Feds’ Fun With Foreigners Quiz

The federal government likes to come up with clever — and not-so-PC — code names for its anti-illegal immigration campaigns. Can you tell which code names are real?

Fight disinformation: Sign up for the free Mother Jones Daily newsletter and follow the news that matters.


1. Which of the following “unsanitary” INS operations was real?

A) Operation Dirty Laundry: An INS crackdown on Mexican illegal immigrants who were being smuggled into Southern California ports on board vessels carrying seized counterfeit clothing.

B) Operation Clean Sheets: A 1997 raid by the INS of nearly 100 hotels to ferret out undocumented workers, most of whom were Mexicans.

C) Operation No Borscht for You: A 1990 federal investigation into a rash of food poisoning in the Russian District of Los Angeles, where an estimated 250 illegal immigrants were working in the local food markets.

D) None of the above.

2. The 1988 operation to round up a wave of Jamaican immigrants who allegedly were running a criminal empire of guns and drugs was called:

A) Operation Deadly Dreadlocks

B) Operation Going, Going, Ganja

C) Operation Rum Punch

D) Operation Rasta-Mañana

E) Operation Redeye Reduction

3. Which of the following “dragon-related” missions involving Chinese people was not real?

A) Operation Sea Dragon: An operation to stop boatloads of illegal Chinese immigrants from being smuggled into US shores.

B) Operation Dragon Fire: A crackdown on Chinese weapons smuggling at the Port of Oakland, California.

C) Operation Dragon Eye: A mission to capture middle-class Chinese people who tried to circumvent immigration laws by fraudulently applying for amnesty under the seasonal agricultural-worker program.

D) Operation Draggin’ Ass: A purge of Chinese citizens who were brought over on H-1B visas to work in the high-tech industry but who, because of health-related issues, were not pulling their weight in the workplace.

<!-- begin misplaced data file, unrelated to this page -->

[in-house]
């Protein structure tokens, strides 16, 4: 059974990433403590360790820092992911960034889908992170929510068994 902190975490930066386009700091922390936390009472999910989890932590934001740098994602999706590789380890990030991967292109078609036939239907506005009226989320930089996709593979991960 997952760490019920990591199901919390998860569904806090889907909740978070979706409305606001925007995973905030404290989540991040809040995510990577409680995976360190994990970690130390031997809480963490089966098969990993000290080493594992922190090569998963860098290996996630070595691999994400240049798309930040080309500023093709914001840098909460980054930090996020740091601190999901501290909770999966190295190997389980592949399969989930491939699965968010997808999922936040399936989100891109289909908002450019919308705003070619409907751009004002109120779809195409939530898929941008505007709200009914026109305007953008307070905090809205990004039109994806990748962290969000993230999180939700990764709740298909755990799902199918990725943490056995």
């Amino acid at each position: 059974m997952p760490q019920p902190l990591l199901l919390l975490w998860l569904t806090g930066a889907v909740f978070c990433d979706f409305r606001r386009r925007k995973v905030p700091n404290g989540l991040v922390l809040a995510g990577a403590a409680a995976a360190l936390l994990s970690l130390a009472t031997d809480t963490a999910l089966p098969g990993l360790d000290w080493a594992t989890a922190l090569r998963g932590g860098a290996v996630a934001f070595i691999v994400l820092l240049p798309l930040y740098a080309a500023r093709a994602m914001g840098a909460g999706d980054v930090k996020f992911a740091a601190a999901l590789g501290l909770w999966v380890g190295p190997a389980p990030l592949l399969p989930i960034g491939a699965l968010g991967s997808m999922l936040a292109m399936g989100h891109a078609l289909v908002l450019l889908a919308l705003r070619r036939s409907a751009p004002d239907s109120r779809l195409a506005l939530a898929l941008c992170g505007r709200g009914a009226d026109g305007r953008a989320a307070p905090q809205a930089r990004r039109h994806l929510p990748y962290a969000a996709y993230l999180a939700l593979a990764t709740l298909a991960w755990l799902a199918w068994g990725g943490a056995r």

4. “Operation Rising Sun” — a federal campaign to stop a nationwide Asian-American crime network — got its name because it involved the arrest of illegal immigrants from where?

A) Japan

B) Vietnam

C) China

D) All of the above

5. “Operation Hot Sauce” — a 1993 INS raid of two businesses in New Mexico that employed illegal immigrants — was one of several federal missions that targeted Latino immigrants. What was another?

A) Operation Chihuahua

B) Operation Tequila

C) Operation Piñata

D) Operation We Don’t Need No Steenking Green Cards

6. The INS’s 1998 operation to deport immigrants in New Mexico who had 3 or more D.U.I. violations was decried by some civil-rights activists as invasive and discriminatory. This operation was called:

A) Operation Designated Drive-out

B) Operation None for the Road

C) Operation Last Call

D) Operation Thirsty Sanchez

Are those your final answers? Click the button and find our if you’re INS material.

FOLLOW THE MONEY

Corporations and billionaires don’t fund journalism like ours that exists to shake things up. Instead, support from readers allows Mother Jones to call it like it is without fear, favor, or false equivalence.

And right now, a longtime friend of Mother Jones has pledged an incredibly generous gift to inspire—and double—giving from online readers. That's huge! Because you can see that our fall fundraising drive is well behind the $325,000 we need to raise. So if you agree that in-depth, fiercely independent journalism matters right now, please support our work and help us raise the money it takes to keep Mother Jones charging hard. Your gift, and all online donations up to $94,000 total, will be matched and go twice as far—but only until the November 9 deadline.

$400,000 to go: Please help us pick up the pace!

payment methods

FOLLOW THE MONEY

Corporations and billionaires don’t fund journalism like ours that exists to shake things up. Instead, support from readers allows Mother Jones to call it like it is without fear, favor, or false equivalence.

And right now, a longtime friend of Mother Jones has pledged an incredibly generous gift to inspire—and double—giving from online readers. That's huge! Because you can see that our fall fundraising drive is well behind the $325,000 we need to raise. So if you agree that in-depth, fiercely independent journalism matters right now, please support our work and help us raise the money it takes to keep Mother Jones charging hard. Your gift, and all online donations up $94,000 total, will be matched and go twice as far—but only until the November 9 deadline.

$400,000 to go: Please help us pick up the pace!

payment methods

We Recommend

Latest

Sign up for our free newsletter

Subscribe to the Mother Jones Daily to have our top stories delivered directly to your inbox.

Get our award-winning magazine

Save big on a full year of investigations, ideas, and insights.

Subscribe

Support our journalism

Help Mother Jones' reporters dig deep with a tax-deductible donation.

Donate